Jesus of Nazareth is the unique, one-of-a kind Person in all of history. Having witnessed His miraculous calming of the sea, His disciples asked in wonder and amazement, “What kind of a man is this?” (Matt.8:27). Jesus clearly and directly claimed to be God when He said, “I and the Father are one” (John 10:30). Throughout His teachings, Jesus audaciously claimed to be equal with God (Matt. 11:27; John 5:17-18; 10:30; 12:44; 14:9-11).
Jesus is also man. In His incarnation the eternal Son of God took upon Himself, an additional nature, humanity (John 1:14; 1 John 4:2; 2 John 7; Rom. 8:3; Gal. 4:4). He did not stop being who He is, but He changed the form of who He is. He is the Son of God and the Son of Man. He poured out the fullness of His deity into a human form. It is amazing and incomprehensible to our minds!
The result of incarnation is that Christ remains forever unblemished deity and perfect, complete humanity in one person forever. Thus, Jesus is the unique God-Man (in theological language, the theanthropic person)—the union of full deity and perfect, complete humanity in one person. This is called a hypostatic union, a union of two natures to form one person. This is indeed a very difficult concept to comprehend. But the Scriptures make it clear that Jesus is the union of full deity and perfect humanity in one person. His human nature is built upon His divine nature. He is always God, in all situations God.
Jesus is not a split personality, with His divine and human natures in conflict. The Lord Jesus is not two persons, one human, and the other divine; but having one personhood, He is one person. He always acts as one Person. Jesus never spoke of either His deity or His humanity as separate from Himself; He always spoke and acted as one Person. He is a unique Person with two natures, making Him the God-Man. Attributes of both natures (known as the communion of attributes in Christian theology) are expressed through the one Person. His human nature never exists without His divine nature. Jesus could not sin, for He was God as well as man in one person. He was more than a true man; He was the God-Man.
Our Human Nature and Jesus’ Human Nature
We have only one nature—a fallen, corrupt, sinful nature. But Jesus had two natures, a divine nature and a human nature. The virgin birth made possible the uniting of full deity and full humanity in one person. The virgin birth also makes possible Christ’s true humanity without inherited sin. Luke 1:35 connects the conception by the Holy Spirit to the moral purity of Christ—“The Holy Spirit will come upon you, and the power of the Most High will overshadow you; therefore, the child to be born will be called holy, the Son of God” (Luke 1:35, RSV). Jesus did not inherit a corrupt, fallen sinful nature. Inherited sin and moral corruption did not taint His humanity. There was no latent sin in Him.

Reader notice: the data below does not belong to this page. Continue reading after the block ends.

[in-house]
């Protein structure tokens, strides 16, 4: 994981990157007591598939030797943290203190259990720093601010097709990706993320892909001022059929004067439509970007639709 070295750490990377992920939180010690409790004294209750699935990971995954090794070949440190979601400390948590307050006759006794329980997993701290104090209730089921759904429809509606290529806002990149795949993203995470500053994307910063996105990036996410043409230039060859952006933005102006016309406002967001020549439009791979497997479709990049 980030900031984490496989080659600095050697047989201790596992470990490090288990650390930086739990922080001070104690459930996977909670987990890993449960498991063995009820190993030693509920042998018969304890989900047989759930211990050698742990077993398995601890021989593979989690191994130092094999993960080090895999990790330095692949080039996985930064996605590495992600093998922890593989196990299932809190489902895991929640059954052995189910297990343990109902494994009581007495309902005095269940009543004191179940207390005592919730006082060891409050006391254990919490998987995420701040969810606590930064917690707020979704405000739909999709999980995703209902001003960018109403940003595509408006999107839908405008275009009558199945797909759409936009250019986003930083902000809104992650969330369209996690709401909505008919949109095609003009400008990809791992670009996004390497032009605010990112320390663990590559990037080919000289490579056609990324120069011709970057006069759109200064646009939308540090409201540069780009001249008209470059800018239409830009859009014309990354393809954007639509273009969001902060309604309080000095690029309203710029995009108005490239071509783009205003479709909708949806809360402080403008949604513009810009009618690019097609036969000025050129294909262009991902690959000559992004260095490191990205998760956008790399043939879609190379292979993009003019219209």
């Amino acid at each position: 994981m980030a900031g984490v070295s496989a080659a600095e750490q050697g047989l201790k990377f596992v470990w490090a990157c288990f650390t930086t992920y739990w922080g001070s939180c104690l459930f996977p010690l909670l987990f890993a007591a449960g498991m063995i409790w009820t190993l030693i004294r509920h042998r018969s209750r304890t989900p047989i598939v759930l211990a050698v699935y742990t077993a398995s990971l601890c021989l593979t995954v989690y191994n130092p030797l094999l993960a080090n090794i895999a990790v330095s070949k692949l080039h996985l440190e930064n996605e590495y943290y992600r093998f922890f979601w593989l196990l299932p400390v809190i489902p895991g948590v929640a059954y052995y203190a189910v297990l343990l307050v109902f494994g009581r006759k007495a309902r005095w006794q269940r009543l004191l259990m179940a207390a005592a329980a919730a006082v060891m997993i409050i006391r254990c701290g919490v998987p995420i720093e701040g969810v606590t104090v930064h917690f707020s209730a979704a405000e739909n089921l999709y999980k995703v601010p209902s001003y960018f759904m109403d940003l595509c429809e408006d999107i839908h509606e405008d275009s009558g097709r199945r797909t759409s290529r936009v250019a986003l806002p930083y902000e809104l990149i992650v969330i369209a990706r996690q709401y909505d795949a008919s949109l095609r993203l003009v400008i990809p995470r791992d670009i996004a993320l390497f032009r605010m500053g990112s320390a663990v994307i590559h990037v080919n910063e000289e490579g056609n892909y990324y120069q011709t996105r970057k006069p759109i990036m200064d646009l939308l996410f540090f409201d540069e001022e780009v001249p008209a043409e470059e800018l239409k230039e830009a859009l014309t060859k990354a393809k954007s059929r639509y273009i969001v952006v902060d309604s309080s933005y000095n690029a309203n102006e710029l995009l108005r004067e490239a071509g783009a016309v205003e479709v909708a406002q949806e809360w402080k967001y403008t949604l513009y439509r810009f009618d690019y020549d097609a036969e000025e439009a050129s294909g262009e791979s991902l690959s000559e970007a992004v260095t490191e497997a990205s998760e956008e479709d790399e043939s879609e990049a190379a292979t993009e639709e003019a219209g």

When Jesus became a man, “He was being made in the likeness of men” (Phil.2:7). The Son was sent “in the likeness of sinful flesh” (Rom.8:3). “
Observe with what care the incarnation is stated. Paul does not say “in sinful flesh,” lest the Son’s sinlessness be compromised, nor “in the likeness of flesh,” which would convey a docetic idea and thereby deny the reality of the humanity of our Lord, making it only an appearance of corporeality.”1 Ryrie observes that “The word “likeness” is crucial, for it indicates that Jesus was a true man but not a sinful man”2 Jesus’ human nature was both sinless and real.
Jesus was tempted in all things as we are “yet without sin” or apart from sin (Heb.4:15)3. He was in all points, apart from sin (or sinlessly) tempted like as we are. The New English Bible (NEB) brings out the meaning well: “One who, because of his likeness to us, has been tested everyway, only without sin.” The author of Hebrews affirms that Jesus Christ is a high priest “who is holy, innocent, undefiled, separate from sinners…” (Heb.7:26). “Separate from sinners” is corresponding to “apart from sin” (Heb.4:15). The category of sinners is a category to which He does not belong. Though Jesus lived and worked among men, and had close contact with family, friends and His own disciples, His nature was totally separate and different from theirs and ours. He was free from any moral or spiritual blemish not only in His character and conduct, but also in His very nature. There was no constitutional susceptibility to sin in His human nature.
Jesus—Sinless and Impeccable in His Person
I believe a proper understanding of Jesus’ unique person with two natures (the perfect God-Man) helps us to answer the question, was it actually possible for Jesus to have sinned? We must conclude that it was not possible. The union of His human and divine natures in one person prevented it. His divine nature was the dominant and controlling principle in His personality. Thus, the person was impeccable. An act of sin would have been a moral act that would have involved the whole person. Jesus was fully man and Jesus was fully God in one person, and “God cannot be tempted by evil” (Jas. 1:13).
1. Everett F. Harrison, Romans, The Expositor’s Bible Commentary With the NIV, Vol. 10, p. 87
2. Ryrie Study Bible, NASB, p. 1712
3. “Tempted in all things like manner, sin apart” (Darby Translation)